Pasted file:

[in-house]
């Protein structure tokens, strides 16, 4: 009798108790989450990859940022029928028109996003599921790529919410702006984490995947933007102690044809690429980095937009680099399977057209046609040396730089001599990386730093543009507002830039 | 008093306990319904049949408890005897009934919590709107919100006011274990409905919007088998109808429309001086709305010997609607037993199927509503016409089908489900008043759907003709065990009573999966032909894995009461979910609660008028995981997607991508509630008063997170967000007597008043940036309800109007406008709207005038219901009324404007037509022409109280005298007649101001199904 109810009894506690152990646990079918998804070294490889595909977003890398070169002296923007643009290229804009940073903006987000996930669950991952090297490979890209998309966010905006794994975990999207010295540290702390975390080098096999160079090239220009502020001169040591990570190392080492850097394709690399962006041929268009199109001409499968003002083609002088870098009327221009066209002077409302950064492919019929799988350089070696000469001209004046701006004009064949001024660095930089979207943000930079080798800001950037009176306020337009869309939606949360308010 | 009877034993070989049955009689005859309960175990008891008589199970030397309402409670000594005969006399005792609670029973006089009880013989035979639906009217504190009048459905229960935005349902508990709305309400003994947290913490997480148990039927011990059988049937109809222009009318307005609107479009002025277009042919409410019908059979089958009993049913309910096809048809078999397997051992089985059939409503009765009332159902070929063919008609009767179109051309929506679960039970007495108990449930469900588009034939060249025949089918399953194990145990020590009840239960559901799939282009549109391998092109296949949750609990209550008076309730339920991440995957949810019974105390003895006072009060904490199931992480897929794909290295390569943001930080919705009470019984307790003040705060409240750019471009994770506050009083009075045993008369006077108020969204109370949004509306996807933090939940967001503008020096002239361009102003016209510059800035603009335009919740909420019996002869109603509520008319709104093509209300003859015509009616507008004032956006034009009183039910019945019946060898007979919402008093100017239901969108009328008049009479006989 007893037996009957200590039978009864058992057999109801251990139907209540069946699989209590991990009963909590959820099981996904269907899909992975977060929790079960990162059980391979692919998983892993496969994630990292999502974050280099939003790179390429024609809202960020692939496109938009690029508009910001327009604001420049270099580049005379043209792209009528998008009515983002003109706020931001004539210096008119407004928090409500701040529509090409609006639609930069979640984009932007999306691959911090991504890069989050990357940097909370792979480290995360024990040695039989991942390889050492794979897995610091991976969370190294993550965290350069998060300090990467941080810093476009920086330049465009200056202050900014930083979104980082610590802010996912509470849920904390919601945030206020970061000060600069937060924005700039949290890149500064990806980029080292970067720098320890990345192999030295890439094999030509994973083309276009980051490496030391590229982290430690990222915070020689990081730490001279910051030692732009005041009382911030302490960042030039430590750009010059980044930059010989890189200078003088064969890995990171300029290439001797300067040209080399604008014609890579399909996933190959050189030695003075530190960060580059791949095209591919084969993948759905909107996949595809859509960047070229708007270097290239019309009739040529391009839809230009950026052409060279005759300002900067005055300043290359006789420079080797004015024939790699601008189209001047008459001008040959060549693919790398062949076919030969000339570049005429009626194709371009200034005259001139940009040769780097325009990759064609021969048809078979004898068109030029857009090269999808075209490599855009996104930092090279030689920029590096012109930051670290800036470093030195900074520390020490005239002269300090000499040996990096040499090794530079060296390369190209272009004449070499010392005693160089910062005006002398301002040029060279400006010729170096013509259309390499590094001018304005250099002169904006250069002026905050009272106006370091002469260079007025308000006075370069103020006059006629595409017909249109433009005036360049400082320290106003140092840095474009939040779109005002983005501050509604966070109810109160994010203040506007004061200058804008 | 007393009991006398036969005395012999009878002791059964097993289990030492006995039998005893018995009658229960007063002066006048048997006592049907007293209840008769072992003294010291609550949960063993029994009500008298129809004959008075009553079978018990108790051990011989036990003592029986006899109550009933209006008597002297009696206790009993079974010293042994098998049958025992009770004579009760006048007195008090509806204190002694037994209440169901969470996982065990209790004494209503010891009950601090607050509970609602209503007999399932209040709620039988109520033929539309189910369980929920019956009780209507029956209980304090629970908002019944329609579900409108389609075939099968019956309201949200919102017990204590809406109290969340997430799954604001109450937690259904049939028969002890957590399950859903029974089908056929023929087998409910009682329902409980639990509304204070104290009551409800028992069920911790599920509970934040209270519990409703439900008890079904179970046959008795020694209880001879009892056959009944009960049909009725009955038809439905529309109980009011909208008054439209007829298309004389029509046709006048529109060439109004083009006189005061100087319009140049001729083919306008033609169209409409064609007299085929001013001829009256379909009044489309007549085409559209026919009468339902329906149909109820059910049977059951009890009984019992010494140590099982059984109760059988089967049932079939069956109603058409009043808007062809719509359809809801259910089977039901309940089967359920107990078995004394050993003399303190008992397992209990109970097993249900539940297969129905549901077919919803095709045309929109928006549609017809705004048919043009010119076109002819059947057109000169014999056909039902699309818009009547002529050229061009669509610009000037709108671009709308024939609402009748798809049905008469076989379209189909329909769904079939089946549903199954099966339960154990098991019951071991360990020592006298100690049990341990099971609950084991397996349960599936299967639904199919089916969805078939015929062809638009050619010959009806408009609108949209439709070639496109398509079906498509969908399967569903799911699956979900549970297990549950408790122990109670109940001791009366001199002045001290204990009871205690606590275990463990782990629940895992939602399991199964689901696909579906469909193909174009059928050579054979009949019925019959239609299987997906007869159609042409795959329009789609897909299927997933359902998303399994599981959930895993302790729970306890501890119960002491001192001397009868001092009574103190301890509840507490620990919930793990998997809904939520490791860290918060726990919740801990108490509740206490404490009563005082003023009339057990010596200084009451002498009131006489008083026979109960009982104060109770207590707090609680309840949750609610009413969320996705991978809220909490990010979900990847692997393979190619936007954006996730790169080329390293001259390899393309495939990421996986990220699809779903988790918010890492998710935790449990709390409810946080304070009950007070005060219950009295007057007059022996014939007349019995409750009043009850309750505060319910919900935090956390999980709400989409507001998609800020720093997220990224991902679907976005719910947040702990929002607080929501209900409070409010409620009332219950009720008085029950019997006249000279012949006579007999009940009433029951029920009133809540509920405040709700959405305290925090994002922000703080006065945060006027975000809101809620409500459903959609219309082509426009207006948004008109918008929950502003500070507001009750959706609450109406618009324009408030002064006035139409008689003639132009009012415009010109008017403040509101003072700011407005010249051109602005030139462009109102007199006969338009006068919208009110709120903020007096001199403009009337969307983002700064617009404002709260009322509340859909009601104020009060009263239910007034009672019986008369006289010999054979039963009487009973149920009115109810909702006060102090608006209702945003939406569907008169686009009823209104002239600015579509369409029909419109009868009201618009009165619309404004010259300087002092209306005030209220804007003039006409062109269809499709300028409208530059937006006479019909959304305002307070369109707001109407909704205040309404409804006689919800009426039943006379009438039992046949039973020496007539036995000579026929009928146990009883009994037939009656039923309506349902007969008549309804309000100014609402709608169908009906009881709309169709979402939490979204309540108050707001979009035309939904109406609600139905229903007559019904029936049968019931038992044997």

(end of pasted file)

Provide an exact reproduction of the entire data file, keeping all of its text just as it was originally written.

[in-house]
């Protein structure tokens, strides 16, 4: 009798108790989450990859940022029928028109996003599921790529919410702006984490995947933007102690044809690429980095937009680099399977057209046609040396730089001599990386730093543009507002830039 | 008093306990319904049949408890005897009934919590709107919100006011274990409905919007088998109808429309001086709305010997609607037993199927509503016409089908489900008043759907003709065990009573999966032909894995009461979910609660008028995981997607991508509630008063997170967000007597008043940036309800109007406008709207005038219901009324404007037509022409109280005298007649101001199904 109810009894506690152990646990079918998804070294490889595909977003890398070169002296923007643009290229804009940073903006987000996930669950991952090297490979890209998309966010905006794994975990999207010295540290702390975390080098096999160079090239220009502020001169040591990570190392080492850097394709690399962006041929268009199109001409499968003002083609002088870098009327221009066209002077409302950064492919019929799988350089070696000469001209004046701006004009064949001024660095930089979207943000930079080798800001950037009176306020337009869309939606949360308010 | 009877034993070989049955009689005859309960175990008891008589199970030397309402409670000594005969006399005792609670029973006089009880013989035979639906009217504190009048459905229960935005349902508990709305309400003994947290913490997480148990039927011990059988049937109809222009009318307005609107479009002025277009042919409410019908059979089958009993049913309910096809048809078999397997051992089985059939409503009765009332159902070929063919008609009767179109051309929506679960039970007495108990449930469900588009034939060249025949089918399953194990145990020590009840239960559901799939282009549109391998092109296949949750609990209550008076309730339920991440995957949810019974105390003895006072009060904490199931992480897929794909290295390569943001930080919705009470019984307790003040705060409240750019471009994770506050009083009075045993008369006077108020969204109370949004509306996807933090939940967001503008020096002239361009102003016209510059800035603009335009919740909420019996002869109603509520008319709104093509209300003859015509009616507008004032956006034009009183039910019945019946060898007979919402008093100017239901969108009328008049009479006989 007893037996009957200590039978009864058992057999109801251990139907209540069946699989209590991990009963909590959820099981996904269907899909992975977060929790079960990162059980391979692919998983892993496969994630990292999502974050280099939003790179390429024609809202960020692939496109938009690029508009910001327009604001420049270099580049005379043209792209009528998008009515983002003109706020931001004539210096008119407004928090409500701040529509090409609006639609930069979640984009932007999306691959911090991504890069989050990357940097909370792979480290995360024990040695039989991942390889050492794979897995610091991976969370190294993550965290350069998060300090990467941080810093476009920086330049465009200056202050900014930083979104980082610590802010996912509470849920904390919601945030206020970061000060600069937060924005700039949290890149500064990806980029080292970067720098320890990345192999030295890439094999030509994973083309276009980051490496030391590229982290430690990222915070020689990081730490001279910051030692732009005041009382911030302490960042030039430590750009010059980044930059010989890189200078003088064969890995990171300029290439001797300067040209080399604008014609890579399909996933190959050189030695003075530190960060580059791949095209591919084969993948759905909107996949595809859509960047070229708007270097290239019309009739040529391009839809230009950026052409060279005759300002900067005055300043290359006789420079080797004015024939790699601008189209001047008459001008040959060549693919790398062949076919030969000339570049005429009626194709371009200034005259001139940009040769780097325009990759064609021969048809078979004898068109030029857009090269999808075209490599855009996104930092090279030689920029590096012109930051670290800036470093030195900074520390020490005239002269300090000499040996990096040499090794530079060296390369190209272009004449070499010392005693160089910062005006002398301002040029060279400006010729170096013509259309390499590094001018304005250099002169904006250069002026905050009272106006370091002469260079007025308000006075370069103020006059006629595409017909249109433009005036360049400082320290106003140092840095474009939040779109005002983005501050509604966070109810109160994010203040506007004061200058804008 | 007393009991006398036969005395012999009878002791059964097993289990030492006995039998005893018995009658229960007063002066006048048997006592049907007293209840008769072992003294010291609550949960063993029994009500008298129809004959008075009553079978018990108790051990011989036990003592029986006899109550009933209006008597002297009696206790009993079974010293042994098998049958025992009770004579009760006048007195008090509806204190002694037994209440169901969470996982065990209790004494209503010891009950601090607050509970609602209503007999399932209040709620039988109520033929539309189910369980929920019956009780209507029956209980304090629970908002019944329609579900409108389609075939099968019956309201949200919102017990204590809406109290969340997430799954604001109450937690259904049939028969002890957590399950859903029974089908056929023929087998409910009682329902409980639990509304204070104290009551409800028992069920911790599920509970934040209270519990409703439900008890079904179970046959008795020694209880001879009892056959009944009960049909009725009955038809439905529309109980009011909208008054439209007829298309004389029509046709006048529109060439109004083009006189005061100087319009140049001729083919306008033609169209409409064609007299085929001013001829009256379909009044489309007549085409559209026919009468339902329906149909109820059910049977059951009890009984019992010494140590099982059984109760059988089967049932079939069956109603058409009043808007062809719509359809809801259910089977039901309940089967359920107990078995004394050993003399303190008992397992209990109970097993249900539940297969129905549901077919919803095709045309929109928006549609017809705004048919043009010119076109002819059947057109000169014999056909039902699309818009009547002529050229061009669509610009000037709108671009709308024939609402009748798809049905008469076989379209189909329909769904079939089946549903199954099966339960154990098991019951071991360990020592006298100690049990341990099971609950084991397996349960599936299967639904199919089916969805078939015929062809638009050619010959009806408009609108949209439709070639496109398509079906498509969908399967569903799911699956979900549970297990549950408790122990109670109940001791009366001199002045001290204990009871205690606590275990463990782990629940895992939602399991199964689901696909579906469909193909174009059928050579054979009949019925019959239609299987997906007869159609042409795959329009789609897909299927997933359902998303399994599981959930895993302790729970306890501890119960002491001192001397009868001092009574103190301890509840507490620990919930793990998997809904939520490791860290918060726990919740801990108490509740206490404490009563005082003023009339057990010596200084009451002498009131006489008083026979109960009982104060109770207590707090609680309840949750609610009413969320996705991978809220909490990010979900990847692997393979190619936007954006996730790169080329390293001259390899393309495939990421996986990220699809779903988790918010890492998710935790449990709390409810946080304070009950007070005060219950009295007057007059022996014939007349019995409750009043009850309750505060319910919900935090956390999980709400989409507001998609800020720093997220990224991902679907976005719910947040702990929002607080929501209900409070409010409620009332219950009720008085029950019997006249000279012949006579007999009940009433029951029920009133809540509920405040709700959405305290925090994002922000703080006065945060006027975000809101809620409500459903959609219309082509426009207006948004008109918008929950502003500070507001009750959706609450109406618009324009408030002064006035139409008689003639132009009012415009010109008017403040509101003072700011407005010249051109602005030139462009109102007199006969338009006068919208009110709120903020007096001199403009009337969307983002700064617009404002709260009322509340859909009601104020009060009263239910007034009672019986008369006289010999054979039963009487009973149920009115109810909702006060102090608006209702945003939406569907008169686009009823209104002239600015579509369409029909419109009868009201618009009165619309404004010259300087002092209306005030209220804007003039006409062109269809499709300028409208530059937006006479019909959304305002307070369109707001109407909704205040309404409804006689919800009426039943006379009438039992046949039973020496007539036995000579026929009928146990009883009994037939009656039923309506349902007969008549309804309000100014609402709608169908009906009881709309169709979402939490979204309540108050707001979009035309939904109406609600139905229903007559019904029936049968019931038992044997």